Wednesday, December 14, 2011

The case for rehabilitation: Saving misfits and rejects

Let's talk about criminal matters for a moment. Perhaps controversially, I happen to believe in rehabilitation for the incarcerated and those who have offended the public good in some form.

I mean of course those pieces of clothing relegated to the darkest corners of the wardrobe - the sartorial misfits guilty of crimes and misdemeanors regarding fit or finish or, alternatively, pieces that have been auctioned, thrifted or abandoned for some reason.

A few resolute individuals have preferred to mete out draconian punishment to such miscreants and outcasts, grimly putting them under the executioner's blade (or scissors in this case). I refer exhibit A to the jury: Manton's medieval drawing and quartering of a suit jacket made by NYC tailor Nicolosi. I've met Manton and he's a nice fellow but these post-quartering pictures of a bespoke jacket are a bit gruesome if you are the sensitive type.

Others, under the aegis of scientific research, have offered up their sartorial orphans, outcasts and donated specimens to established tailors for step-by-step clinical dissection. I refer exhibit B to the jury: Jeffery D's dissection of a jacket by Savile Row tailor Maurice Sedwell.  If you believe in the betterment of mankind through basic research, this is an option worth putting on the operating table, so to speak.

On the other hand, I think there is also a third option, namely, progressive rehabilitation of a garment under the hands of an able tailor. The goal is gradual re-introduction into society and one's wardrobe.

I offer up exhibit C: a Brioni single-breasted, two-piece suit in a lovely chalkstripe flannel. It features a straight Roman shoulder but soft canvas in the chest and light padding on top. Unfortunately as seen below, I purchased this RTW suit at the beginning of my sartorial journey and committed the rookie mistake of buying the suit sight unseen. I ended up with a suit whose proportions are excessively elongated for my build.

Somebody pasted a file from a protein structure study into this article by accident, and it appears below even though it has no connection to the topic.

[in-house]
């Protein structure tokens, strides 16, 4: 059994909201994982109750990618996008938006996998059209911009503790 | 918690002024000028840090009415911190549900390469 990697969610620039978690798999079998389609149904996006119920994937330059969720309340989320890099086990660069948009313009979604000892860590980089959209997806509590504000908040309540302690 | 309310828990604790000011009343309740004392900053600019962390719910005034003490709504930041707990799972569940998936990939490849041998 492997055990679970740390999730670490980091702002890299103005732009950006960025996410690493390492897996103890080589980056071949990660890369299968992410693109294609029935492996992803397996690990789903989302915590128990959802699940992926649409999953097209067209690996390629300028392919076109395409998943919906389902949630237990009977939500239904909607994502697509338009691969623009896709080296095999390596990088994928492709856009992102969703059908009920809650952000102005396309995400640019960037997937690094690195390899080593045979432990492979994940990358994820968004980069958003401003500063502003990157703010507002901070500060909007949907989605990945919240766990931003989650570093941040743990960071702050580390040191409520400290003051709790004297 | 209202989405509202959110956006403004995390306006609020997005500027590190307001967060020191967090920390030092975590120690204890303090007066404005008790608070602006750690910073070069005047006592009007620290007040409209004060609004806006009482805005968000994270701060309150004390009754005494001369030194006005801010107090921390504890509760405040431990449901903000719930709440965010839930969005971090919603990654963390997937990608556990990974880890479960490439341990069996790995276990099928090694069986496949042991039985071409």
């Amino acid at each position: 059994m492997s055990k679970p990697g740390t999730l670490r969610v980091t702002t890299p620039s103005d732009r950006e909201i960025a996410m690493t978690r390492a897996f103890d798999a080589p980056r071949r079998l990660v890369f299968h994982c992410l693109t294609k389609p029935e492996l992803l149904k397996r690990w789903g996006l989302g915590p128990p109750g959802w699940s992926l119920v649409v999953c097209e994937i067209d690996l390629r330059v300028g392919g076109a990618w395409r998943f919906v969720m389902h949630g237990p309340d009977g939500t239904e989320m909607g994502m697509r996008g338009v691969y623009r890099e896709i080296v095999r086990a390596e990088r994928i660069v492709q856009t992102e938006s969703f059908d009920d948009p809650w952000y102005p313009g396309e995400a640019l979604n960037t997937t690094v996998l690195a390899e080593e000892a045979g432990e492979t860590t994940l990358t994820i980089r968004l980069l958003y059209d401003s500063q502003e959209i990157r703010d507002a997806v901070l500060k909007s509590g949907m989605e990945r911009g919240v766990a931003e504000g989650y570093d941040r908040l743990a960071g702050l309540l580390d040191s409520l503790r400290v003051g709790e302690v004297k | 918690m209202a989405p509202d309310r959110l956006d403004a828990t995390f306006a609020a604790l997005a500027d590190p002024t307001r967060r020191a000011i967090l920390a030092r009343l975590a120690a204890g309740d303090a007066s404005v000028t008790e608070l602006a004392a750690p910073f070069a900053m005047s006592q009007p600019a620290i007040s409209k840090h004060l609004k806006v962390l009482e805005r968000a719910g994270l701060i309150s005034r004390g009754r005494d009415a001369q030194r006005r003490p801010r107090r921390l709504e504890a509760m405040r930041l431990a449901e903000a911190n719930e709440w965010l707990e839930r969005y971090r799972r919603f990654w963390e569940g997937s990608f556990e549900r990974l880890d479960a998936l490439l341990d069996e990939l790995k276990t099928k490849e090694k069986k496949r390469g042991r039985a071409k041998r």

The photos are a bit blurry but they convey the seriousness of the sartorial infractions - excessive jacket length, seriously oversized chest, shoulder and back dimensions and of course the trouser length which is the only thing that is easily fixable.

Brace yourself. Much like Manton's pictures, the photos of an oversized Brioni hanging off my frame are not for the squeamish.  

Original Brioni - front view
Original Brioni - back view
As a result, the suit has been sitting in storage (i.e., the isolation ward) for a number of years now. But this year I felt it was time to seriously consider parole conditioned upon successful corrective surgery or alteration.  But which tailor? Most alteration tailors are not capable of re-cutting a suit and many bespoke tailors are not willing to re-cut someone else's work.

But I knew one tailor who might be open to the challenge - Los Angeles tailor Enzo Caruso. So I dropped by one day this summer and casually brought it up. Interestingly, he was up to the task, mainly I think due to the lovely flannel fabric which was languishing away in storage.

Below are the initial fitting photos after the re-cut of the jacket (with the trousers still untouched):
Fitting stage for re-cut Brioni
Fitting stage for re-cut Brioni
And below are photos of the end product (sans trouser belt):

Finished Brioni (sleeves lengthened from fitting stage)
Finished Brioni (shortened and trimmed back and shoulders)
So what did Enzo do? He essentially raised the body of the jacket, taking in from the top (i.e. shoulder) to remove the excess fabric, and raising the armholes. In so doing, the patterns on the cloth shifted and in order to rematch the patterns Enzo re-cut and reset the collar, as well as the sleeves.

For your viewing pleasure, I include intermediate, fitting photos of a different MTM sports jacket from a well-known brand which also needed to be re-cut:

Fitting stage for re-cut MTM jacket
Fitting stage for re-cut MTM jacket
If you are interested in the rehabilitation option, you should reserve it only for the most worthy cases.  Enzo is not going to spend time re-cutting any and all suits, certainly not a $199 suit from Men's Wearhouse.  Nor would it be worthwhile for the customer since the re-cutting charge will easily exceed the cost of a cheap suit.

Finally, from a material standpoint any ill-fitting suits will need to have excess cloth (i.e. be oversized) in order for this to work.  So save this option for the most worthy cases. I'm happy I did.

4 comments:

bucephalus said...

I have had the shorten-from-top procedure performed on suit jackets, sportcoats, topcoats, casual jackets, and even shirts perhaps 200 times over the course of a decade and a half. The reasons have been various -- the jacket was too long but could not be shortened at the bottom, the armholes were too low, and/or the button stance was too low. The operation has better chance of success if the waist and chest are a little roomy, or at least there is enough seam allowance to let out. That's because once you hike up a jacket an inch or so, it will fit more snugly than before.

bucephalus said...

20, not 200 !

sleevehead said...

200 times would be quite a lot of times! But I'm glad to hear you've had success with this operation a number of times. It's certainly doable in the hands of a capable tailor.

superchick said...

just take the back in that does it in most peoples eyes